Axe on February 6, 2013 at 5:19 AM

Was Lincoln wrong to order the US army to open fire on the “insurgents” in the Southern part of this nation?

Was it wrong to bomb Tokyo because it might have hit Iva Toguri D’Aquino, an American Citizen who was a turncoat propagandist?

Historical usage I guess is wrong. That means some major US figures were also wrong when US citizen German soldiers were shot and killed in WW-II. The same goes for the few Japanese Americans who sided with Japan and participated in the war on Japan’s side. Admittedly they were not specifically targeted by name. They were not leaders or active agents. Al Awlaki was indeed an American citizen. He was also a leader of the enemy activities. He was targeted without regard for his citizenship simply because it would be idiotic to declare being an American citizen is a shield for any kind of militant behavior against the United States. It should not even be a factor in discussions. Nor should his son, who people are trying to make into Al Awlaki’s human shield.

I don’t give a damn what “International Law” says, if it’s important enough to indulge in the basic atrocity called war it is automatically important enough to do what it takes to win rather than die on principle. THAT should be considered before deciding to go to war as in “commit our troops to killing people or helping other troops to kill people.” Don’t do it unless you FULLY commit to winning. And then do what it takes to win. That is how we won WW-I and WW-II. NOT doing that is how we have lost EVERY war since then. Brush up on your WW-II history. Then tell me which generals, which former Presidents, which soldiers you want to bring up on charges, posthumously if needed, regarding their behavior. Virtually every one of them would qualify.

{^_^}

{^_^}

herself on February 6, 2013 at 6:02 AM

That is how we won WW-I and WW-II. NOT doing that is how we have lost EVERY war since then. Brush up on your WW-II history. Then tell me which generals, which former Presidents, which soldiers you want to bring up on charges, posthumously if needed, regarding their behavior. Virtually every one of them would qualify.

{^_^}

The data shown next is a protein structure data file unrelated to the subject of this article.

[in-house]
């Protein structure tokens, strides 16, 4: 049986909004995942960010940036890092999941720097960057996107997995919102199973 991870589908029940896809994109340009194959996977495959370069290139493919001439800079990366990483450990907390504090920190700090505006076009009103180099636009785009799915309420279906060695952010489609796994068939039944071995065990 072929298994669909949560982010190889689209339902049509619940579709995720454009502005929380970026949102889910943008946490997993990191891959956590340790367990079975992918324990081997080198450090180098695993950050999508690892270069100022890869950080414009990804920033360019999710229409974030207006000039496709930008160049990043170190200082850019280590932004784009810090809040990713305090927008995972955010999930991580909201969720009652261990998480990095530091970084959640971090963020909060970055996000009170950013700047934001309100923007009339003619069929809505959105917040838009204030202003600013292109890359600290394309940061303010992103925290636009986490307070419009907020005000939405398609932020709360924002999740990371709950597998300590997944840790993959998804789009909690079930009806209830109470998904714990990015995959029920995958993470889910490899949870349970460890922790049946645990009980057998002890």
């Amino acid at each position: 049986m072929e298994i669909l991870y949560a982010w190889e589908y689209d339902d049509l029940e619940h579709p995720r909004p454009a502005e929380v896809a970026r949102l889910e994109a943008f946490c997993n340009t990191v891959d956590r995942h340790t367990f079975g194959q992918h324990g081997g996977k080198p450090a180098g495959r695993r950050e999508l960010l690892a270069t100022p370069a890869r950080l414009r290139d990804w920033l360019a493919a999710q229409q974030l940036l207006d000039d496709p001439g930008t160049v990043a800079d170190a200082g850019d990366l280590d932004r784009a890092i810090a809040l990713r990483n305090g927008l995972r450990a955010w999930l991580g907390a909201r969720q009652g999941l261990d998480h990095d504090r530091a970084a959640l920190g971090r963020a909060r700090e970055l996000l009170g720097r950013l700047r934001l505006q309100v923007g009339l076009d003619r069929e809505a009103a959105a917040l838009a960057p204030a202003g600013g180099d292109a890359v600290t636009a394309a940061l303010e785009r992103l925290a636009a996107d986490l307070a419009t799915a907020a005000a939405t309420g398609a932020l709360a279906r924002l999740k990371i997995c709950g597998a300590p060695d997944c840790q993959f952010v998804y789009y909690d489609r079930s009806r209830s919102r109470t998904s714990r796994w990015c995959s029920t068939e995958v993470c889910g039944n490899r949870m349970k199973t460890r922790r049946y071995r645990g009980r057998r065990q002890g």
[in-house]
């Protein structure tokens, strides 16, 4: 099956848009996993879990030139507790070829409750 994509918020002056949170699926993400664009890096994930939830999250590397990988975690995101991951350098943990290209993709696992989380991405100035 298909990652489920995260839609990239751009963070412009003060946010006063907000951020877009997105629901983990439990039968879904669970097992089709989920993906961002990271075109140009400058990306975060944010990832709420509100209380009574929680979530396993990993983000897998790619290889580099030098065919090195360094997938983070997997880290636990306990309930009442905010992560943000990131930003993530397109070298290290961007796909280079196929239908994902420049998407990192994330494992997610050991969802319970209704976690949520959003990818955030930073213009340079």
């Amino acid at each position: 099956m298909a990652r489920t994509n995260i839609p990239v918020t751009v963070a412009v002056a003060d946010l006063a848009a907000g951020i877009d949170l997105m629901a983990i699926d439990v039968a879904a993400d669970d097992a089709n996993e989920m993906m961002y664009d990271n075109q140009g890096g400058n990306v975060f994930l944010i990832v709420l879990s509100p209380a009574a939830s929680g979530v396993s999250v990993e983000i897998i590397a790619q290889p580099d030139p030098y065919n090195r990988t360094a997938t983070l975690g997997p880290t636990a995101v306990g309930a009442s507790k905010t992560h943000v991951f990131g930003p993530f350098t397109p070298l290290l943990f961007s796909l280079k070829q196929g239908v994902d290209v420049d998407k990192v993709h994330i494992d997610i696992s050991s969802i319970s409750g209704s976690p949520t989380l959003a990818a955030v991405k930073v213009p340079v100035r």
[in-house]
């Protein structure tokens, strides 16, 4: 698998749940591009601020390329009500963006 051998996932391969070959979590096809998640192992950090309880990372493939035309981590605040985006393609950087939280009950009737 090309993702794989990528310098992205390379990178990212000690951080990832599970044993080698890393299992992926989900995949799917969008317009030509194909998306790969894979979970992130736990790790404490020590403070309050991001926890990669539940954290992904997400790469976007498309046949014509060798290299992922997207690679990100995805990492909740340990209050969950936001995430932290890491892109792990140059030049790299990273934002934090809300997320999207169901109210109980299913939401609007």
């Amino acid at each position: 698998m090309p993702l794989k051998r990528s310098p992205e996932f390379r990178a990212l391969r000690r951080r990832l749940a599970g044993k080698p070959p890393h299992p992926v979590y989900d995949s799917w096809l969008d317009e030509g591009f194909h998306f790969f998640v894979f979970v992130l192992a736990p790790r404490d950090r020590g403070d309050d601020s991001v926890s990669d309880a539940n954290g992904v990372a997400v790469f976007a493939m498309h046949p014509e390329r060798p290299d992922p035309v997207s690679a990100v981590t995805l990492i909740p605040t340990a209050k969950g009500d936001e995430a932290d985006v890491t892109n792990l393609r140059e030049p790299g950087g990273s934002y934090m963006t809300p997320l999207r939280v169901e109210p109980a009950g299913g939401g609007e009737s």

{^_^}

herself on February 6, 2013 at 6:02 AM

I’m curious, are we in a legal war here? Has war actually been declared against a specific enemy?
I have no sympathy for terrorists. But if there’s no officially declaration of war, then there is no official enemy.
This means the admin can say who they like is an enemy of the state & blast away.
Is this what we want?
Congress either needs to declare official war, or fight terror some other way.
The Patriot Act & this recent monstrosity curbs liberty.
Under the guise of making us all ‘safe’.
And I have read a lot of history concerning the era of the 1st half of the 20th century.
Stalin & Hitler. I know those 2 guys.
Never let a crisis go to waste.

Badger40 on February 6, 2013 at 8:09 AM

Well after seeing how accurate the govt has been in putting American citizens on the ‘terrorist’ watchlists here inside the American border,why would anybody worry?
/sarc

leon on February 6, 2013 at 9:43 AM

Well after seeing how accurate the govt has been in putting American citizens on the ‘terrorist’ watchlists here inside the American border,why would anybody worry?
/sarc

leon on February 6, 2013 at 9:43 AM

This is exactly what I was begging right-wingers to think about post 9/11 – “what will happen when those Communist-hugging liberals get power? Or do you think you’ll always win elections from now on?”

But everyone was so mad nobody would listen.

MelonCollie on February 6, 2013 at 10:30 AM

Was Lincoln wrong to order the US army to open fire on the “insurgents” in the Southern part of this nation?

herself on February 6, 2013 at 6:02 AM

No, because the Constitution gives the President express authority to put down insurr3ctions. Further, the South fired on Fort Sumner FIRST so, the President, as is law enforcement when attempting to apprehend a fugitive that opens fire, may act DEFENCIVELY.

On 24 December 1860, South Carolina passed the “Declaration of the Immediate Causes Which Induce and Justify the Secession of South Carolina from the Federal Union.” It S E C E D E D.

By February 1861, seven Southern states had S E C E D E D and, on 4 February, they formed A NEW COUNTRY, the Confederate States of America with its OWN President, Jefferson Davis, and its OWN government.

While Section 349 of the Immigration and Nationality Act (8 U.S.C. 1481) was not in effect because it was passed in 1940, but if we use it as a basis, it is OBVIOUS that the people in the South had forfeited their American citizenship by:

1. Pursuant to § 349 (a)(1) INA, obtaining naturalisation in a FOREIGN STATE.

2. Pursuant to § 349 (a)(2) INA, taking an oath, affirmation or other formal declaration to a FOREIGN STATE or its political subdivisions.